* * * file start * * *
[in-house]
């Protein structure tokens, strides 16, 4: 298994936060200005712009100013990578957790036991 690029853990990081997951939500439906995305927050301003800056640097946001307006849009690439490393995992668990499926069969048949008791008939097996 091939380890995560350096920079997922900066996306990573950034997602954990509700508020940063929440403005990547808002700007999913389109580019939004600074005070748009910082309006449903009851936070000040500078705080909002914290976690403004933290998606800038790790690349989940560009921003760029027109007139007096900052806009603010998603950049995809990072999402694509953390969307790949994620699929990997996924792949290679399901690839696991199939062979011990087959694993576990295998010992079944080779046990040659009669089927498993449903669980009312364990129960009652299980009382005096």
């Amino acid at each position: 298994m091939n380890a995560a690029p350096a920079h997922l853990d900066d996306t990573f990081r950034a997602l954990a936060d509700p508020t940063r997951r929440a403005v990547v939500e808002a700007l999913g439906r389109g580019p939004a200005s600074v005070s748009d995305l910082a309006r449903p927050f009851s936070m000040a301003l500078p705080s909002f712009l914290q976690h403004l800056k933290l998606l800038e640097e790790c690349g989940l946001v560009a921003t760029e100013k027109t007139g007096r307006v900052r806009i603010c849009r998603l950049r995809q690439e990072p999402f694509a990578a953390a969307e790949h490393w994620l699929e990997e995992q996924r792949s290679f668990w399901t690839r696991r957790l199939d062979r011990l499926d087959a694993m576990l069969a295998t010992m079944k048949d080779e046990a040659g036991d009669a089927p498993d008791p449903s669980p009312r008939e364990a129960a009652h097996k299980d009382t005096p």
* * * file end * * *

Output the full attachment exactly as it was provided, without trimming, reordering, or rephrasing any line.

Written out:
[in-house]
């Protein structure tokens, strides 16, 4: 298994936060200005712009100013990578957790036991 690029853990990081997951939500439906995305927050301003800056640097946001307006849009690439490393995992668990499926069969048949008791008939097996 091939380890995560350096920079997922900066996306990573950034997602954990509700508020940063929440403005990547808002700007999913389109580019939004600074005070748009910082309006449903009851936070000040500078705080909002914290976690403004933290998606800038790790690349989940560009921003760029027109007139007096900052806009603010998603950049995809990072999402694509953390969307790949994620699929990997996924792949290679399901690839696991199939062979011990087959694993576990295998010992079944080779046990040659009669089927498993449903669980009312364990129960009652299980009382005096």
């Amino acid at each position: 298994m091939n380890a995560a690029p350096a920079h997922l853990d900066d996306t990573f990081r950034a997602l954990a936060d509700p508020t940063r997951r929440a403005v990547v939500e808002a700007l999913g439906r389109g580019p939004a200005s600074v005070s748009d995305l910082a309006r449903p927050f009851s936070m000040a301003l500078p705080s909002f712009l914290q976690h403004l800056k933290l998606l800038e640097e790790c690349g989940l946001v560009a921003t760029e100013k027109t007139g007096r307006v900052r806009i603010c849009r998603l950049r995809q690439e990072p999402f694509a990578a953390a969307e790949h490393w994620l699929e990997e995992q996924r792949s290679f668990w399901t690839r696991r957790l199939d062979r011990l499926d087959a694993m576990l069969a295998t010992m079944k048949d080779e046990a040659g036991d009669a089927p498993d008791p449903s669980p009312r008939e364990a129960a009652h097996k299980d009382t005096p």